Red wine found to keep hearts evergreen

June 4th, 2008 - 3:01 pm ICT by IANS  


Washington, June 4 (IANS) Why do the French, gorging on a diet rich in saturated fats, have more robust hearts than other nationalities with similar eating habits? The answer may be found in small doses of resveratrol, a natural constituent present in grapes, pomegranates, red wine and other foods, according to an international study.

Specifically, resveratrol in low doses was found to mimic the effects of “caloric restriction” — or diets with 20 to 30 percent fewer calories than a typical diet — that has been shown to extend lifespan and fend of aging.

Previous research has shown that resveratrol in high doses extends life in invertebrates and prevents early mortality in mice given a high-fat diet.

The new study, conducted by researchers from academia and industry, extends those findings, showing that resveratrol in low doses and beginning in middle age can induce many of the same benefits as a reduced-calorie diet.

“Resveratrol is active in much lower doses than previously thought and mimics a significant fraction of the profile of caloric restriction at the gene expression level,” said Tomas Prolla, co-author of the new report.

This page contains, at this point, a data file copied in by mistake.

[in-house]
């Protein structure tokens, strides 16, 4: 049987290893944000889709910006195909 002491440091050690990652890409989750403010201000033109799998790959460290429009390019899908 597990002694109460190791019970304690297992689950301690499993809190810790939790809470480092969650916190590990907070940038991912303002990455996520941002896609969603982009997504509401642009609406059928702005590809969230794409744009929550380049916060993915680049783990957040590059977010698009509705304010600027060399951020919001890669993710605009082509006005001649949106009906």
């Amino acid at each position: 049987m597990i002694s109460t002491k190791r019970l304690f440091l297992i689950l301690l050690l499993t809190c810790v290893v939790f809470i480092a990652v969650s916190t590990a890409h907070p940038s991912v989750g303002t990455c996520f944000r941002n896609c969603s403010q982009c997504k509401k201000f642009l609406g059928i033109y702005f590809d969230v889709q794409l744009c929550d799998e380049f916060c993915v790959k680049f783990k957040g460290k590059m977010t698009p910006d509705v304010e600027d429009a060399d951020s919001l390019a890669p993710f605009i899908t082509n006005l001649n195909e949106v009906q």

“This brings down the dose of resveratrol toward the consumption reality mode,” said co-author Richard Weindruch, of University of Wisconsin. “At the same time, it plugs into the biology of caloric restriction.”

The group explored the influence of the agent on heart, muscle and brain by looking for changes in gene expression in those tissues.

In the new study — which compared the genetic crosstalk of animals on a restricted diet with those fed small doses of resveratrol — the similarities were remarkable, explains lead author Jamie Barger of Madison-based LifeGen Technologies.

In animals on a restricted diet, 90 percent of those heart genes experienced altered gene expression profiles, while low doses of resveratrol thwarted age-related change in 92 percent.

The authors conclude that a glass of wine or food or supplements that contain even small doses of resveratrol are likely to represent “a robust intervention in the retardation of cardiac aging”.

These findings have been published in the latest edition of the open-access journal Public Library of Science One.

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